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What’s the Score?

By AICC Staff

May 17, 2022


So many of us ask this question during the game or some version of it at the end of the game. Human nature drives most of us to measure wins and losses. By no means am I simplifying into only wins and losses, but knowing the score when it matters helps us lead, manage, and hold others accountable.

In continuing my theme and using the EOS framework, we find ourselves in the data component. Contextually, when we can use a set of numbers that allow us to make objective, informed decisions in place of emotional ones, we are better equipped to drive aligned decision-making for the good of the business and the vision. When a business is healthy, it uses a weekly scorecard to measure those key objectives that keep the company moving closer to its plan instead of further away. Everyone on the team owns a number so that we can keep score and the leader can step in to clear the road if a teammate is missing the goal. When the scorecard is exceptional, decisions can be made on objective evidence instead of gut feel and emotion. Who hasn’t walked out on the floor and seen an empty die cutter, only to go back into the office and tell estimating to lower the level on all die-cut business until it is full, only to find a backlog-slammed die cutter next month running low-margin jobs? That’s emotion over information. When everyone in your organization has a number, that’s creating a measurable. Whether it’s sheets through the press, scrap per day, designs completed, etc., measuring what’s important to your business provides support to people’s ability to drive success.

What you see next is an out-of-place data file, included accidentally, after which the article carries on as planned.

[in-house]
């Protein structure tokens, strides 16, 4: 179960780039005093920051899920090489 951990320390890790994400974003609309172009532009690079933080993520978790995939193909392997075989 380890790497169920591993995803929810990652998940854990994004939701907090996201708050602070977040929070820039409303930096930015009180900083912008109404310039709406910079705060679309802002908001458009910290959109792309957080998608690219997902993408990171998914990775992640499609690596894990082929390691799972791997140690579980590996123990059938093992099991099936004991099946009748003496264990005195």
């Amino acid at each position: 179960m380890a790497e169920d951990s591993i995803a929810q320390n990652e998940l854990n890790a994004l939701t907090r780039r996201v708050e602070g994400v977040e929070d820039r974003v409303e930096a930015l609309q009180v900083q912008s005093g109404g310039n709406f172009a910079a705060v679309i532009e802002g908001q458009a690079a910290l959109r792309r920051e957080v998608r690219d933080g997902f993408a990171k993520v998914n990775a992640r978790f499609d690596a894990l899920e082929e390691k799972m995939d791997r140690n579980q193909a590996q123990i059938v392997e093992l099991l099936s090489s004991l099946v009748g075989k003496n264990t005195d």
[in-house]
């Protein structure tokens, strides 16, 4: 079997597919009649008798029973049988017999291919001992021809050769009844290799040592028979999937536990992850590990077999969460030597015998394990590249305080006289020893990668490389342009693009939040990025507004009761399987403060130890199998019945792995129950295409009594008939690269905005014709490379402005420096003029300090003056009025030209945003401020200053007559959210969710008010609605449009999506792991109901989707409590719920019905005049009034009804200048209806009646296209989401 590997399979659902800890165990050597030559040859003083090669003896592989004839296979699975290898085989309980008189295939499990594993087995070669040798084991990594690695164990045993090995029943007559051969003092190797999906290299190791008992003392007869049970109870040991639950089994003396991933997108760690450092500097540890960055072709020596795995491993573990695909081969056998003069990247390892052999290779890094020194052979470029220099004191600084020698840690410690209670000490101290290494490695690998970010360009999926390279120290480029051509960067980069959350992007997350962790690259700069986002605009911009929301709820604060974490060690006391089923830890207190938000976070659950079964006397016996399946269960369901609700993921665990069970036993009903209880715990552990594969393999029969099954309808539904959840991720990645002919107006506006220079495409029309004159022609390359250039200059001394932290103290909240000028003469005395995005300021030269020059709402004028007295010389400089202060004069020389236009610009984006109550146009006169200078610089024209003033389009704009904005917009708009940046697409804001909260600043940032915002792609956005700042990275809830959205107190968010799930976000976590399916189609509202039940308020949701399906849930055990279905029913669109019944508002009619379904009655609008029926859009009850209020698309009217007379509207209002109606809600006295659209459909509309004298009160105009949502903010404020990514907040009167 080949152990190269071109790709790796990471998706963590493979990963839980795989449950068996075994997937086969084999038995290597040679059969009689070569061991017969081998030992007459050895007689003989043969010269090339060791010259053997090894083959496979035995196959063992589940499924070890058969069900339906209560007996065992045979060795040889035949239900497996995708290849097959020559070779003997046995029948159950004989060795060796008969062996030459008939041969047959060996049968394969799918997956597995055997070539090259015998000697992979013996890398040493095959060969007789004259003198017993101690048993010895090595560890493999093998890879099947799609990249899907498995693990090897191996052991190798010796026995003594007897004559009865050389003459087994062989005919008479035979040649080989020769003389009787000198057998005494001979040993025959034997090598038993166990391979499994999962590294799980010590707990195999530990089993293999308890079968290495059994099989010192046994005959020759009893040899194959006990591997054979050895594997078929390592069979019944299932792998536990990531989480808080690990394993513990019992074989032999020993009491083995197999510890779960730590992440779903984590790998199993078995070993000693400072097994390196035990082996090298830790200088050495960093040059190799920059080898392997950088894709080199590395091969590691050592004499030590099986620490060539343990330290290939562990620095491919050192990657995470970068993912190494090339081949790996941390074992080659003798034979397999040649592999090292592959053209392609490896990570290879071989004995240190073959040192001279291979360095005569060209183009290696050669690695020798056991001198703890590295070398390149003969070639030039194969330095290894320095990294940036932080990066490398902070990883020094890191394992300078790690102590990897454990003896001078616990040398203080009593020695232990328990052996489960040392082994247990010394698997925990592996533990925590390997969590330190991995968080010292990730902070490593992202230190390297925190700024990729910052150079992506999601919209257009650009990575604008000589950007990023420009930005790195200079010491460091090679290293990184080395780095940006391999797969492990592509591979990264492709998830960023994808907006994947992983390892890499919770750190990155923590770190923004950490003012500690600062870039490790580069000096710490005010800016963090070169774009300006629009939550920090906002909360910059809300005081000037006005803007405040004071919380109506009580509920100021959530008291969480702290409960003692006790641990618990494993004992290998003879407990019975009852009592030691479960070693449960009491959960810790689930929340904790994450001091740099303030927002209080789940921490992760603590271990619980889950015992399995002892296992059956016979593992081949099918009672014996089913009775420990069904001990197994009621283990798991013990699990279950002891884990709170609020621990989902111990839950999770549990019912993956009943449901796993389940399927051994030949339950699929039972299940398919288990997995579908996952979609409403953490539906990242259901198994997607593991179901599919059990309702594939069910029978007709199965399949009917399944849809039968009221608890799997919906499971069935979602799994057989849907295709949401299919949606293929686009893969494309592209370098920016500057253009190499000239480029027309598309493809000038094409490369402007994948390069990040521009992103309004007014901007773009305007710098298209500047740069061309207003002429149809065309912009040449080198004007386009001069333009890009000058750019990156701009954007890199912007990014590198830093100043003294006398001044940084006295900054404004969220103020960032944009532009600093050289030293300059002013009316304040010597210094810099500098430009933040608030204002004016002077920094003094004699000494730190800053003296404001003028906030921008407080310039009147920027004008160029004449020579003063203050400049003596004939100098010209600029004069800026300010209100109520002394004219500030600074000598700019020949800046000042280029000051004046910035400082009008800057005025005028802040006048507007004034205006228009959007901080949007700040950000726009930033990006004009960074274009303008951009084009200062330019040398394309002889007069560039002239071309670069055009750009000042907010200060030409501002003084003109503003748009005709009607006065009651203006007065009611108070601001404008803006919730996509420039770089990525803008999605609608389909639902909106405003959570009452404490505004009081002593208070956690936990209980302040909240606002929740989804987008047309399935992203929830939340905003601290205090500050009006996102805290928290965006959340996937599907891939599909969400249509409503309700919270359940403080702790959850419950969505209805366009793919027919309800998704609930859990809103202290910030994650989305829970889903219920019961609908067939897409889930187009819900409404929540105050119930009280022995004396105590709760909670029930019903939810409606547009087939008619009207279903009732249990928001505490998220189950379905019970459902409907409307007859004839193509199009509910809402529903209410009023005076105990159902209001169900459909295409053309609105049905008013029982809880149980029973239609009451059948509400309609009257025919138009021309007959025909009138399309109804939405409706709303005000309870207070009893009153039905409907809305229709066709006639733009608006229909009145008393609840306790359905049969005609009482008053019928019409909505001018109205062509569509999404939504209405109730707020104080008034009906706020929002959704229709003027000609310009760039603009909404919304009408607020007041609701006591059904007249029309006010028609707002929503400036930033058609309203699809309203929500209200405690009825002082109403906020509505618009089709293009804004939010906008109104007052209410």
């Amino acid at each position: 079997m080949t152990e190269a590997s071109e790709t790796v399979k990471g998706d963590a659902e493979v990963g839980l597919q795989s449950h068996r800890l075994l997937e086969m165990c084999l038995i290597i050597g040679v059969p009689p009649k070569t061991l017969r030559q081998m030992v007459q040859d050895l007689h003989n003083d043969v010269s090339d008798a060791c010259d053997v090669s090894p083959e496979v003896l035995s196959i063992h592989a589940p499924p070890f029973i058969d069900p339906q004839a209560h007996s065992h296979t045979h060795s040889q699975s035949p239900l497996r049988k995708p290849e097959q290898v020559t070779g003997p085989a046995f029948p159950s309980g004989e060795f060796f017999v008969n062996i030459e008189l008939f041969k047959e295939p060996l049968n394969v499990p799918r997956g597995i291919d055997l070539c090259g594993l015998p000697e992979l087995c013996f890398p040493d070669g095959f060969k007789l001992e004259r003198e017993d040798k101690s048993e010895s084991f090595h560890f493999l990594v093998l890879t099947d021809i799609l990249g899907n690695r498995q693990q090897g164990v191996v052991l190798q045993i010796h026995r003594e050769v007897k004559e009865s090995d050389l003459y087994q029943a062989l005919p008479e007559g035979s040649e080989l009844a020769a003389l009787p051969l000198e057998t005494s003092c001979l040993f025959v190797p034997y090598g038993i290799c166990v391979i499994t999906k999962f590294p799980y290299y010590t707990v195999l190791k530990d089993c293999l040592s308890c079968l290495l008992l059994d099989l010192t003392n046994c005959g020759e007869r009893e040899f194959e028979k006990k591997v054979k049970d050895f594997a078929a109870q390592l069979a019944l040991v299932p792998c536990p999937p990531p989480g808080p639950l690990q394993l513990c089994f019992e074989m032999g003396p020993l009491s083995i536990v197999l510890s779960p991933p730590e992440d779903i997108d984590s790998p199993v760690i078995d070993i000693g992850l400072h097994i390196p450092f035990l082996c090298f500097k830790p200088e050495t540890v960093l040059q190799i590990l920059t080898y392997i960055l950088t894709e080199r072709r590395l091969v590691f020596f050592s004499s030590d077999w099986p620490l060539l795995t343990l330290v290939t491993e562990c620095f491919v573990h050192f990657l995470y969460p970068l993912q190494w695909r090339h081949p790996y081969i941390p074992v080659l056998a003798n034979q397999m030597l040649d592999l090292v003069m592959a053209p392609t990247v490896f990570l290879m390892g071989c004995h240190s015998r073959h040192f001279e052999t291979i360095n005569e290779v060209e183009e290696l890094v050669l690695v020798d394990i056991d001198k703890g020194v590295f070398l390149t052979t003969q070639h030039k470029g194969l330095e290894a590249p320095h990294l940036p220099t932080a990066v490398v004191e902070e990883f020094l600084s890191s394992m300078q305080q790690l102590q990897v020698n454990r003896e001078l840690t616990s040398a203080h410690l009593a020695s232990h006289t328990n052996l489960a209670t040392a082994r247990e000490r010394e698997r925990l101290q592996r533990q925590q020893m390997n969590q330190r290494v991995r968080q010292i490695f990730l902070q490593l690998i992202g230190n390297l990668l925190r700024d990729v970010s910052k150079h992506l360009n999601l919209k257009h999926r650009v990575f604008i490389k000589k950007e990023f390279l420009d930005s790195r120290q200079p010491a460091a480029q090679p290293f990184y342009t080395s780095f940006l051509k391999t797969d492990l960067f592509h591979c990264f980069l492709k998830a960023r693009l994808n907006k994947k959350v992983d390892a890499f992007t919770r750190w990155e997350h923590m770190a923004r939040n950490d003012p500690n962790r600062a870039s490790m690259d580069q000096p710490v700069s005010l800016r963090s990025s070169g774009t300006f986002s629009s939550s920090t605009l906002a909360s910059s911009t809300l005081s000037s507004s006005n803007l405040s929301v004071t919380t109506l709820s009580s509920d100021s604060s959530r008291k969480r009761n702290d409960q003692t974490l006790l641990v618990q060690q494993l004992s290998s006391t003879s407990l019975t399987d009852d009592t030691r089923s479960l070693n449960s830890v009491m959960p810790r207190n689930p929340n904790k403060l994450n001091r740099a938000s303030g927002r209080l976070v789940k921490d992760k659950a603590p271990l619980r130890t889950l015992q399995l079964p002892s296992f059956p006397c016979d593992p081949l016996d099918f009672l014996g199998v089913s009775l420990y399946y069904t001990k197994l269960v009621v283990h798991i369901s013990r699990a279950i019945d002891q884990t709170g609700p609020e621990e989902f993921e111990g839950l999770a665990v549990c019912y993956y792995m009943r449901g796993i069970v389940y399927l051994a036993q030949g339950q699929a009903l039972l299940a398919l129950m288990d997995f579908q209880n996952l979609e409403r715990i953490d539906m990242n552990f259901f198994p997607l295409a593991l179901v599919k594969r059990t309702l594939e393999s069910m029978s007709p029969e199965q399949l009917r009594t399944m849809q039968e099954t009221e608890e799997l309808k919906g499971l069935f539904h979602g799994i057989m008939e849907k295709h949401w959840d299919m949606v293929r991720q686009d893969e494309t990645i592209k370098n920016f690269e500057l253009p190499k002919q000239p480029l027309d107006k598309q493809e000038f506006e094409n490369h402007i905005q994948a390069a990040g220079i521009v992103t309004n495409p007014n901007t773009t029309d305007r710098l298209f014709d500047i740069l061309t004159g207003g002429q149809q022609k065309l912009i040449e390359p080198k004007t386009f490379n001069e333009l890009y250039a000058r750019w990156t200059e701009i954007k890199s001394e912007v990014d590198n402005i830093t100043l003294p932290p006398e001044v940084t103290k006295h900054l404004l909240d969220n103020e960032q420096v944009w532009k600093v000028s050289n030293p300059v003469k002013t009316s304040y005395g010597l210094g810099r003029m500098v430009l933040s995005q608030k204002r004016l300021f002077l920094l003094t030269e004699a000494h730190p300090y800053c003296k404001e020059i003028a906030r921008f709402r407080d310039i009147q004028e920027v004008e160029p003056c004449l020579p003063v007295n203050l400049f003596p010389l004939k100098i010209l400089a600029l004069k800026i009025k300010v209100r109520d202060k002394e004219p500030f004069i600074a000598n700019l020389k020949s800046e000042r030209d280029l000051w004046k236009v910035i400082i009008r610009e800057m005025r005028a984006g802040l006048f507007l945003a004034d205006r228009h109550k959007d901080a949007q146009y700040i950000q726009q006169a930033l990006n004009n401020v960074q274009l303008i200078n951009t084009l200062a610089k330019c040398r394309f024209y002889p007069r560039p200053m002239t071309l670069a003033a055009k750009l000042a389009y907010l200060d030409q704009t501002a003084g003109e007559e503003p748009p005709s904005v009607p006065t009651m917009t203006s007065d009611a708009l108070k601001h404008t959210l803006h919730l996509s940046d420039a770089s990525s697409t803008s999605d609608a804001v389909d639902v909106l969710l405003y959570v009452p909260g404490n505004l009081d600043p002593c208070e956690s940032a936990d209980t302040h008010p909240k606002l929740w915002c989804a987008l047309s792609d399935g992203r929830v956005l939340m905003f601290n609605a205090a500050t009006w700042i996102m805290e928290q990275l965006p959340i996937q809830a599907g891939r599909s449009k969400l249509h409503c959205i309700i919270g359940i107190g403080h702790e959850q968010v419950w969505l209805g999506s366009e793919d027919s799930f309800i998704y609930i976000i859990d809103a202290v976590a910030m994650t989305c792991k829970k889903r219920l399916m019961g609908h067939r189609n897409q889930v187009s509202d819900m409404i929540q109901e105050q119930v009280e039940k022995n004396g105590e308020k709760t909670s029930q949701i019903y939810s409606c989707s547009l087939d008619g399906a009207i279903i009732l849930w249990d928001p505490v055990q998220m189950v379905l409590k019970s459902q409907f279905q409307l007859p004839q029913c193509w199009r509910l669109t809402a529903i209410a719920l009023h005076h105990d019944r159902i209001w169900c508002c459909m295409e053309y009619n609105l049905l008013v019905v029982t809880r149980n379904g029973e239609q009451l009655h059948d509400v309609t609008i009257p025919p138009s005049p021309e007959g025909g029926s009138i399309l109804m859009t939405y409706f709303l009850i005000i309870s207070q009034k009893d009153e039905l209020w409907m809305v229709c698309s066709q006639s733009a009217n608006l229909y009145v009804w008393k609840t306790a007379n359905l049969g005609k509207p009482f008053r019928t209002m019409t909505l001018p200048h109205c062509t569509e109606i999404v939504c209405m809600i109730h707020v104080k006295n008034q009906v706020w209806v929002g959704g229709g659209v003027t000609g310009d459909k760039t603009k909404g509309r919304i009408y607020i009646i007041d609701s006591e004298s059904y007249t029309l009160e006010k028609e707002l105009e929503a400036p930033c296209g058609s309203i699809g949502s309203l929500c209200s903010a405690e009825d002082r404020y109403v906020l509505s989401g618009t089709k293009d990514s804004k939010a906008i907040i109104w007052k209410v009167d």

As you continue to work on your business, these scorecards and measurables will change, improve, and adjust. This is not meant to be a one-and-done approach to setting objectives to measure results but a dynamic part of an evolving business. When you begin to consider what to measure, take a moment to think about cause and effect as well. As an example, revenue growth in the sales function maybe doesn’t work with a scorecard metric of revenue (the effect) that comes because of 15 cold calls per week (the cause) that will ultimately result in the outcome you seek. In any event, sitting with your leadership to identify and incorporate a weekly scorecard where each member of the team owns a metric will set you on the course of an objective tool to lead, manage, and hold others accountable.

This is an exciting issue with some wonderful content on how equipment is evolving in our industry with the continued boom in e-commerce, along with many great insights—from the Emerging Leader perspective to the evolution of the sales landscape—we know you will enjoy.


Gene Marino

Executive Vice President, Akers Packaging Service Group

Chair, AICC